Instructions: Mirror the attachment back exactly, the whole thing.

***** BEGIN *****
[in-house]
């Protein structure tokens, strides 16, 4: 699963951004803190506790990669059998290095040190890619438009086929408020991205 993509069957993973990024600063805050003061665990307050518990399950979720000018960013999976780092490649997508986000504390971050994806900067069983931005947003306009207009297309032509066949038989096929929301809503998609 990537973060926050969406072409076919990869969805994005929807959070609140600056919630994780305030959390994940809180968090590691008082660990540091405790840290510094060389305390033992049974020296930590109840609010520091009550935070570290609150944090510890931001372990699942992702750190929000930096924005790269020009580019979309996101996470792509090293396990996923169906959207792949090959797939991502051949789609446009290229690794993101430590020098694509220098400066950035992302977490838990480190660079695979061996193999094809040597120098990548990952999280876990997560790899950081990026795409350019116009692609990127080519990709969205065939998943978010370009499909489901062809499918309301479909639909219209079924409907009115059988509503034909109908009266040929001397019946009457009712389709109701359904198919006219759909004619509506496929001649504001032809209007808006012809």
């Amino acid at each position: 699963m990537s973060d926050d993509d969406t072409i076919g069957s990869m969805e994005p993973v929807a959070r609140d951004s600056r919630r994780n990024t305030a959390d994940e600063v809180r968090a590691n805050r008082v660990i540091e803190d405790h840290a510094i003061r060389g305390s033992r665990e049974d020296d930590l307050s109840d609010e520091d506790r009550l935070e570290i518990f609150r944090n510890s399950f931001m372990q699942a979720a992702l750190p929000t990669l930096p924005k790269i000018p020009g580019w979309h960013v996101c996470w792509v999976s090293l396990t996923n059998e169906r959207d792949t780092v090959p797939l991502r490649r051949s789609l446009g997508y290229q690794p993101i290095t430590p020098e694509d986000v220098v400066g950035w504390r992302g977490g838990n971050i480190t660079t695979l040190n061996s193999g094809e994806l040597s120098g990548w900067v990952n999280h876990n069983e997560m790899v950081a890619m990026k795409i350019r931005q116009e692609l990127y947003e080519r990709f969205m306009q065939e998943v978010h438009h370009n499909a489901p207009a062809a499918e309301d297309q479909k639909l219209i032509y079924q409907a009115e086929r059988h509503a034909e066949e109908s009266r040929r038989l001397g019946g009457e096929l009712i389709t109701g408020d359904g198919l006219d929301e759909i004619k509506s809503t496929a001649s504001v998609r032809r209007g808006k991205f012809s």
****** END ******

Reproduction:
[in-house]
């Protein structure tokens, strides 16, 4: 699963951004803190506790990669059998290095040190890619438009086929408020991205 993509069957993973990024600063805050003061665990307050518990399950979720000018960013999976780092490649997508986000504390971050994806900067069983931005947003306009207009297309032509066949038989096929929301809503998609 990537973060926050969406072409076919990869969805994005929807959070609140600056919630994780305030959390994940809180968090590691008082660990540091405790840290510094060389305390033992049974020296930590109840609010520091009550935070570290609150944090510890931001372990699942992702750190929000930096924005790269020009580019979309996101996470792509090293396990996923169906959207792949090959797939991502051949789609446009290229690794993101430590020098694509220098400066950035992302977490838990480190660079695979061996193999094809040597120098990548990952999280876990997560790899950081990026795409350019116009692609990127080519990709969205065939998943978010370009499909489901062809499918309301479909639909219209079924409907009115059988509503034909109908009266040929001397019946009457009712389709109701359904198919006219759909004619509506496929001649504001032809209007808006012809």
């Amino acid at each position: 699963m990537s973060d926050d993509d969406t072409i076919g069957s990869m969805e994005p993973v929807a959070r609140d951004s600056r919630r994780n990024t305030a959390d994940e600063v809180r968090a590691n805050r008082v660990i540091e803190d405790h840290a510094i003061r060389g305390s033992r665990e049974d020296d930590l307050s109840d609010e520091d506790r009550l935070e570290i518990f609150r944090n510890s399950f931001m372990q699942a979720a992702l750190p929000t990669l930096p924005k790269i000018p020009g580019w979309h960013v996101c996470w792509v999976s090293l396990t996923n059998e169906r959207d792949t780092v090959p797939l991502r490649r051949s789609l446009g997508y290229q690794p993101i290095t430590p020098e694509d986000v220098v400066g950035w504390r992302g977490g838990n971050i480190t660079t695979l040190n061996s193999g094809e994806l040597s120098g990548w900067v990952n999280h876990n069983e997560m790899v950081a890619m990026k795409i350019r931005q116009e692609l990127y947003e080519r990709f969205m306009q065939e998943v978010h438009h370009n499909a489901p207009a062809a499918e309301d297309q479909k639909l219209i032509y079924q409907a009115e086929r059988h509503a034909e066949e109908s009266r040929r038989l001397g019946g009457e096929l009712i389709t109701g408020d359904g198919l006219d929301e759909i004619k509506s809503t496929a001649s504001v998609r032809r209007g808006k991205f012809s």